The tutorial assumes that the Android SDK and Android NDK are already installed correctly. TGUI was tested up to NDK r18b, as SFML 2.5.1 didn’t work out of the box with newer NDK versions.
You will need to use CMake in order to build TGUI. You can download the latest version here.
You will also need gradle to build the apk files.
The TGUI source code can be downloaded from the download page.
The SFML backend has to be used to run TGUI on Android, other backends are currently unsupported. SFML should have already been installed inside the NDK before building TGUI.
Create a new folder inside the downloaded TGUI folder (e.g. called “build-android”). Open a terminal inside this folder and run the following command (with optionally a few changes as explained below).
cmake -DCMAKE_SYSTEM_NAME=Android -DCMAKE_ANDROID_NDK=/path/to/ndk -DCMAKE_ANDROID_ARCH_ABI=arm64-v8a -DCMAKE_BUILD_TYPE=Debug ..
CMAKE_ANDROID_NDK has to be the path to the NDK (which will end in something like “ndk/18.1.5063045” if you installed the NDK using the sdkmanager).
CMAKE_ANDROID_ARCH_ABI specifies the architecture to use. To use TGUI on real hardware you will need
armeabi-v7a if you still want to support 32-bit devices). To run TGUI on a simulator you will likely need
x86 (32-bit) or
x86_64 (64-bit), depending on which simulator you installed.
CMAKE_BUILD_TYPE chooses whether you want to build a Release or Debug library. The example code currently requires Debug libraries (due to hardcoded values).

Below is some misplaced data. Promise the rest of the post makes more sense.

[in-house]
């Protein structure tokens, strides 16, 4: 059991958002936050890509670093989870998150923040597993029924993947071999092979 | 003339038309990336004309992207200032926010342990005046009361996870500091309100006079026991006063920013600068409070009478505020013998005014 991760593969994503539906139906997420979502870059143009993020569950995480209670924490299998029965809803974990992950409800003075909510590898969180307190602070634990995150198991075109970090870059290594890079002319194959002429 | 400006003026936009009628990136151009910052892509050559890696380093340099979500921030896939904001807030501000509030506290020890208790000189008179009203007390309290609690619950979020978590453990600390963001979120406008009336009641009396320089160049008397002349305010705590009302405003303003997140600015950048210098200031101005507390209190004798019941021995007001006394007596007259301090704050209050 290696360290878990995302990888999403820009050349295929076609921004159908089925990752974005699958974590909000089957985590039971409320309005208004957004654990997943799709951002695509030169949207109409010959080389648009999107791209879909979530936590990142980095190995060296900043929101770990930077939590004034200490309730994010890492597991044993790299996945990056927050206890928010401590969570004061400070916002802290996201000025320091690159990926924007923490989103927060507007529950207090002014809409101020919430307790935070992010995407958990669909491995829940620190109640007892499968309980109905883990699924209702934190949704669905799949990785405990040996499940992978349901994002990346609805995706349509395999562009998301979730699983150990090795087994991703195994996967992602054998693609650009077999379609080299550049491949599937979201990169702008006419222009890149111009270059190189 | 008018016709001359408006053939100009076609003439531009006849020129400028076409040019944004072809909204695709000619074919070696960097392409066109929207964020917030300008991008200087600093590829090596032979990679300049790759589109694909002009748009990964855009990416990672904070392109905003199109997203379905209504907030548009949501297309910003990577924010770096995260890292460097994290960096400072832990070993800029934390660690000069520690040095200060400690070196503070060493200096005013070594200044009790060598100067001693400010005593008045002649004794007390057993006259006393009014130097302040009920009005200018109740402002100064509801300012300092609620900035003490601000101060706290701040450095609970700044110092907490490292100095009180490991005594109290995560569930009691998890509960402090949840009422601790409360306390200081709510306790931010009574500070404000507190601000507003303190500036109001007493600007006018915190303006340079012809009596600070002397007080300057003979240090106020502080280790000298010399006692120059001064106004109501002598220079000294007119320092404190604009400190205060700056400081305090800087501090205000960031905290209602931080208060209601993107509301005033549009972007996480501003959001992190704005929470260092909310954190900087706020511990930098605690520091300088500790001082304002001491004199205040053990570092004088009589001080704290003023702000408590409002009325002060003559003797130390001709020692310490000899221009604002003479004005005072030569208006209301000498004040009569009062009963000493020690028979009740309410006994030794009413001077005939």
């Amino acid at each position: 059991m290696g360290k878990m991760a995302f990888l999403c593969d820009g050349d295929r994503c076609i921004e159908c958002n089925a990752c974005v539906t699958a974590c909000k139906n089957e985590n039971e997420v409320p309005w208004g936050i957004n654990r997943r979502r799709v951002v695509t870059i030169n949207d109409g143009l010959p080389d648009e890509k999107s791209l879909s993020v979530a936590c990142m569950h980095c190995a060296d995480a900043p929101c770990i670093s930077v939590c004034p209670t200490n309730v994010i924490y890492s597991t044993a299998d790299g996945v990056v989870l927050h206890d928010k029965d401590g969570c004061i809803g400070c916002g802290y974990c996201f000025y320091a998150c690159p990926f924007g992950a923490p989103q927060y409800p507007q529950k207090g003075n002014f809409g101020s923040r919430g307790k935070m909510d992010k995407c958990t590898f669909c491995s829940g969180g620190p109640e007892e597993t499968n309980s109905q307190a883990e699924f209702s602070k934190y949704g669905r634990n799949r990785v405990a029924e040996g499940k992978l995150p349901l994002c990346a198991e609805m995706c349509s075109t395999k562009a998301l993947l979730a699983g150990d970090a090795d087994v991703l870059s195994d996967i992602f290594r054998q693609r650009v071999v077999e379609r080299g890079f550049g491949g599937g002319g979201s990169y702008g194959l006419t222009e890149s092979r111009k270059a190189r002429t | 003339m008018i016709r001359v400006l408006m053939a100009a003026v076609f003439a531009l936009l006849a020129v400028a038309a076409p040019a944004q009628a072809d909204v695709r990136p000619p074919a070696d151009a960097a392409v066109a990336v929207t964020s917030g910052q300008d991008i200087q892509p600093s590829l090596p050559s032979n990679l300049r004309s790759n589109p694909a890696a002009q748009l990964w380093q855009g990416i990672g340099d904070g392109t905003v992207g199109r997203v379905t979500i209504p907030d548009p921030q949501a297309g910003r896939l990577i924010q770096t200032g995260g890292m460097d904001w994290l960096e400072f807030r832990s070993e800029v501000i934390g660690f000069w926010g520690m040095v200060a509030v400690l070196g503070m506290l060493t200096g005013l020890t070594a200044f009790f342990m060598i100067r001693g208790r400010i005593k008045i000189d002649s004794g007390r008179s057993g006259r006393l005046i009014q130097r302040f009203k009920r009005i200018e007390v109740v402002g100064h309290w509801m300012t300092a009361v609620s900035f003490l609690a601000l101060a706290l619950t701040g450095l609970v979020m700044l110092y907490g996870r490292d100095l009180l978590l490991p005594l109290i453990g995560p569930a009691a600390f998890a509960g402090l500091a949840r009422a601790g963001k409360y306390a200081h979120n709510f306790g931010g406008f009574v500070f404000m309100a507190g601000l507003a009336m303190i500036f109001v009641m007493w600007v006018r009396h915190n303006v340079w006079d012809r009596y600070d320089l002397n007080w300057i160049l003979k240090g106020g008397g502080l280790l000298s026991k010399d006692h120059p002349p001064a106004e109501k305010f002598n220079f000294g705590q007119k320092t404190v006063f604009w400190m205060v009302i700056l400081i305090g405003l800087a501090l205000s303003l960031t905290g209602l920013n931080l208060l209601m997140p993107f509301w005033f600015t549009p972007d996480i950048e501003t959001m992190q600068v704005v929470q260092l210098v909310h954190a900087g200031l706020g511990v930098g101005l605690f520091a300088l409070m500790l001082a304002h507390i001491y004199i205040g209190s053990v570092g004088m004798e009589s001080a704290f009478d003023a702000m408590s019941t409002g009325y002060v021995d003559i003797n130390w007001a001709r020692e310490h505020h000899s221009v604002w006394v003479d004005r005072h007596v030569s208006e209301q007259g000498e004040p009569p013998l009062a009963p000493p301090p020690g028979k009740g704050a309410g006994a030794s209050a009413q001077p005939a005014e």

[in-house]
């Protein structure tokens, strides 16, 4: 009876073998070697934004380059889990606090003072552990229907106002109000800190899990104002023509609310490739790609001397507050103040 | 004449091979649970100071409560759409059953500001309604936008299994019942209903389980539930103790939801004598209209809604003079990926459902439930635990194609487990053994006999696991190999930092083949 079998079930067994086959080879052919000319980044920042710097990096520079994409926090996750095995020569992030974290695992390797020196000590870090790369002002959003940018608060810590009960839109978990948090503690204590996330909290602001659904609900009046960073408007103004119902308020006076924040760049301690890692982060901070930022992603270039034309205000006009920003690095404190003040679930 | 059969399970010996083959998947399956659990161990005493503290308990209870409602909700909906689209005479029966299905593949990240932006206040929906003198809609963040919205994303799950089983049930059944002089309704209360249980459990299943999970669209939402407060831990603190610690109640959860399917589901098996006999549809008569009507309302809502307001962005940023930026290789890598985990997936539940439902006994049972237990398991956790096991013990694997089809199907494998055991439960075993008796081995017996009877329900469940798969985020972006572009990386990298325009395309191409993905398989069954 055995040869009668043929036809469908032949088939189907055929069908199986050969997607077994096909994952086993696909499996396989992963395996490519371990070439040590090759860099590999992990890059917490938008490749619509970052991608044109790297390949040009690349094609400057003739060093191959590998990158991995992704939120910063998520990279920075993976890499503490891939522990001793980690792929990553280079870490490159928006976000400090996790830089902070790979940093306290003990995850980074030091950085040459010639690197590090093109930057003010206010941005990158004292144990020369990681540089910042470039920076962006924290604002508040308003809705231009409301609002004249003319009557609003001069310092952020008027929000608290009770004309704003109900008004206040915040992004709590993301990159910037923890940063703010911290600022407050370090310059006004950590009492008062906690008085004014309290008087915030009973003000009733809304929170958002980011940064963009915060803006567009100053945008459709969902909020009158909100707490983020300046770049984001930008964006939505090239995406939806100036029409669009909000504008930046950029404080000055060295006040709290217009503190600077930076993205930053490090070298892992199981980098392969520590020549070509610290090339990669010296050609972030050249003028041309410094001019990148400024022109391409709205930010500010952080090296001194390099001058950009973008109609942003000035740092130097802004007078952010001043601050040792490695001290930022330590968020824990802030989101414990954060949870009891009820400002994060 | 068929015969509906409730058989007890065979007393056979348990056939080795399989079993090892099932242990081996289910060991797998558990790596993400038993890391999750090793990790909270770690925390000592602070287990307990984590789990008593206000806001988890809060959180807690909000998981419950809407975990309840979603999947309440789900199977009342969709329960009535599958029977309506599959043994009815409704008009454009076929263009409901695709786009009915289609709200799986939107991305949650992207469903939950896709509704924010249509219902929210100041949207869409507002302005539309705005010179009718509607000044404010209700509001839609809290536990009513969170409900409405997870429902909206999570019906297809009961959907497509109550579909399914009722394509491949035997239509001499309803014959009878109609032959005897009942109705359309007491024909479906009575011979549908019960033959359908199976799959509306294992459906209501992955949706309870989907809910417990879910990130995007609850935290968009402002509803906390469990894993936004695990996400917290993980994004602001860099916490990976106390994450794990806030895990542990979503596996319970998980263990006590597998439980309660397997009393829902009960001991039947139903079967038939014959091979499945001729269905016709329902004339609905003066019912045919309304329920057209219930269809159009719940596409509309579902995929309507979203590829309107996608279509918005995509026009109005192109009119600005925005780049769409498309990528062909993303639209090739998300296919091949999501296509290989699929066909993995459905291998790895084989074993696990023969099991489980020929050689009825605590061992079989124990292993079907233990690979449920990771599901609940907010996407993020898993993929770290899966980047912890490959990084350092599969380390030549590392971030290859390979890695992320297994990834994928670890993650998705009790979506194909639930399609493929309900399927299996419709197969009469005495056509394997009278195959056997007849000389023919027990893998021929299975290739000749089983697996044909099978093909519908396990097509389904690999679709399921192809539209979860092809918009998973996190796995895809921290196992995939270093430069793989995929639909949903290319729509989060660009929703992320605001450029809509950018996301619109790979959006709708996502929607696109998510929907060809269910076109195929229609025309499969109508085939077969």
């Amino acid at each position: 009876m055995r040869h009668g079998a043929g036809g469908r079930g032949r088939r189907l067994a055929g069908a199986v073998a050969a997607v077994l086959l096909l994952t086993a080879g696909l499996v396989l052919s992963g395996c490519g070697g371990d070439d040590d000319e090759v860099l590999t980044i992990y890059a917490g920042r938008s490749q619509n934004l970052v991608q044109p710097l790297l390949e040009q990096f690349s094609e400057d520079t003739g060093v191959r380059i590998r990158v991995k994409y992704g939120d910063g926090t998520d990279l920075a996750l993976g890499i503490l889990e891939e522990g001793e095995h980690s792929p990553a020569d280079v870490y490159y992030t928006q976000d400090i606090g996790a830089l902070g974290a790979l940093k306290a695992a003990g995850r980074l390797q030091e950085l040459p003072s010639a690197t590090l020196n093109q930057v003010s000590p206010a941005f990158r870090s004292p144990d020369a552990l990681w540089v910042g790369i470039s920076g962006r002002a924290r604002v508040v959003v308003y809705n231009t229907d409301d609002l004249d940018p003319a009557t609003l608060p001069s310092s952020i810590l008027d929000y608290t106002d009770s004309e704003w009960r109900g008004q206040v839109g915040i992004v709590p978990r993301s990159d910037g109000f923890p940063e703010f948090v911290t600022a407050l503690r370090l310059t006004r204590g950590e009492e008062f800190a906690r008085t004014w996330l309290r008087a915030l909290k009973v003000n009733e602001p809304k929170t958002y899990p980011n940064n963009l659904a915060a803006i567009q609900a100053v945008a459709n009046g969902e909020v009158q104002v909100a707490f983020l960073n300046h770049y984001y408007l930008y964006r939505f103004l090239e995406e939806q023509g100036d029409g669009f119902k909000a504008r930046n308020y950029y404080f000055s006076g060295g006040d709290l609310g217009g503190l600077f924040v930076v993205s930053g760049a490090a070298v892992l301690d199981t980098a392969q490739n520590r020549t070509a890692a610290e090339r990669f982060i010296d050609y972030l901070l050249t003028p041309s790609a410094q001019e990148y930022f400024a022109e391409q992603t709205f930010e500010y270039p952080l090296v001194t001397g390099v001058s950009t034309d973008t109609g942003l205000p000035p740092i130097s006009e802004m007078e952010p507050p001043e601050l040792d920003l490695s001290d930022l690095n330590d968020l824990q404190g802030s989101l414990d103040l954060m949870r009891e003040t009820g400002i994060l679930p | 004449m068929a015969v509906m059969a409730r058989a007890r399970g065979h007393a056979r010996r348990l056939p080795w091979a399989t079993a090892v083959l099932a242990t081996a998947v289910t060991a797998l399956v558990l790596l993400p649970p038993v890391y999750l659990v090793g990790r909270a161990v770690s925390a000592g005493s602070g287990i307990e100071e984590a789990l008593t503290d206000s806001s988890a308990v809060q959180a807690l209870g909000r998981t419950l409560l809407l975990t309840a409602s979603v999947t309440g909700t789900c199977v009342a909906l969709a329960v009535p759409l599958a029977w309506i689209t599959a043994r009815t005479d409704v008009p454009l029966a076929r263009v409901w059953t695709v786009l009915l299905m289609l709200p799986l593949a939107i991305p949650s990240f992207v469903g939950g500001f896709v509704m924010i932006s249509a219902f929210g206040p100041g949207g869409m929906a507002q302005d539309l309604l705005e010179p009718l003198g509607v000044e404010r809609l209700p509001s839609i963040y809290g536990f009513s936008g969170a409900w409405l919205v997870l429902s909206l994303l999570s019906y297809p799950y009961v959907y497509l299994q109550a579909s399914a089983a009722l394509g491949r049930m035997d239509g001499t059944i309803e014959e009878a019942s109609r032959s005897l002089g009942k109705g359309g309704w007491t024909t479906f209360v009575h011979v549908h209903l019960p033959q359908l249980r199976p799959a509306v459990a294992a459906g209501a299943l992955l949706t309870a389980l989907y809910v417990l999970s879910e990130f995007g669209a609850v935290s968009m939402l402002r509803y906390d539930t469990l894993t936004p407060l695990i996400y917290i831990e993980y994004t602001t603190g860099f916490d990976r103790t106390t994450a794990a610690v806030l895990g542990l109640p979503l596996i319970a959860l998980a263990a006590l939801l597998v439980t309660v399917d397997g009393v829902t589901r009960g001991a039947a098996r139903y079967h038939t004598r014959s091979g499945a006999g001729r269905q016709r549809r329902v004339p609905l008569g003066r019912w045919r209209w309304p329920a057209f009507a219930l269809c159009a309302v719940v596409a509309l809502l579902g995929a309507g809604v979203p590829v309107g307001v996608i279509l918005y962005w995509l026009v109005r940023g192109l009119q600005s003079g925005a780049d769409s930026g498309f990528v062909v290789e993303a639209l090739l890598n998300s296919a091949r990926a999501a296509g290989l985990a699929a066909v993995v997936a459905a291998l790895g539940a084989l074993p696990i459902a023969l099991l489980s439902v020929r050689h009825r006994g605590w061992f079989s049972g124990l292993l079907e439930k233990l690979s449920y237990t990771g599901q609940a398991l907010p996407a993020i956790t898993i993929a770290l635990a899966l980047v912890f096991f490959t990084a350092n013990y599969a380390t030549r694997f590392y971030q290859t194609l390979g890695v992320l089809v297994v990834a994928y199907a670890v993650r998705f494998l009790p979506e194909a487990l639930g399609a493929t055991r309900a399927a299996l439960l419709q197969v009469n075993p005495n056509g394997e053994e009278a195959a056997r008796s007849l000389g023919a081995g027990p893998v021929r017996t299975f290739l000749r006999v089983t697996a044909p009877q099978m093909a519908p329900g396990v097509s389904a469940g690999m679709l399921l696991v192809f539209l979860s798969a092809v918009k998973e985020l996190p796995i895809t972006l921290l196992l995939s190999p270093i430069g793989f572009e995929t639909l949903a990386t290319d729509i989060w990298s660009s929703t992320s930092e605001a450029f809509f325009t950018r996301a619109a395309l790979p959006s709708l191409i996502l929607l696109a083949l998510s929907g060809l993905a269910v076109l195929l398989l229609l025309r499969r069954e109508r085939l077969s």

On Windows you might also have to pass your generator to the cmake command with the -G parameter. On Linux and macOS, “Unix Makefiles” will be used by default.
Depending on the generator, CMake will have created a build file or project. For “Unix Makefiles” you use the following commands in the terminal to build the library and install it to the NDK folder. The “-j2” after the make command means it uses 2 threads, if you have more cores you can increase the number to speed up the build.
make -j2 make install
To test if everything is working, you can build the example code.
TGUI/example/android folder. Add a “local.properties” file with the following contents, specifying the android SDK and NDK paths:
Make sure to check the
app/src/main/jni/Application.mk inside the android example folder, they have to match the
CMAKE_ANDROID_ARCH_ABI that was passed to cmake. The error that TGUI.hpp is not found can mean that this value is wrong.
Now you should be able to build project with gradle by running the following from the command line:
If this results in an error stating
Could not open terminal for stdout: could not get termcap entry then set the TERM variable to dumb (e.g. run
TERM=dumb gradle build on Linux).
If all goes well then you can now install the apk to a device (or a running simulator) by running
In the Android.mk file you must add the tgui library
LOCAL_SHARED_LIBRARIES += tgui
You also have to import TGUI in that file. Importing SFML is not needed as TGUI will already do that for you.
In Application.mk you must enable exceptions and RTTI, add the tgui-activity module and make sure you use c++14 or higher.
APP_CPPFLAGS += -fexceptions -frtti -std=c++14
APP_MODULES := sfml-activity tgui-activity your-program
Finally you have to load the tgui-activity so that it can load the tgui library. You do that by having the following in your AndroidManifest.xml file. The order is important, you must load SFML before TGUI.
<meta-data android:name="android.app.lib_name" android:value="sfml-activity" /> <meta-data android:name="sfml.app.lib_name" android:value="tgui-activity" /> <meta-data android:name="tgui.app.lib_name" android:value="your-program" />
That’s it. You should now know enough to use tgui in your project.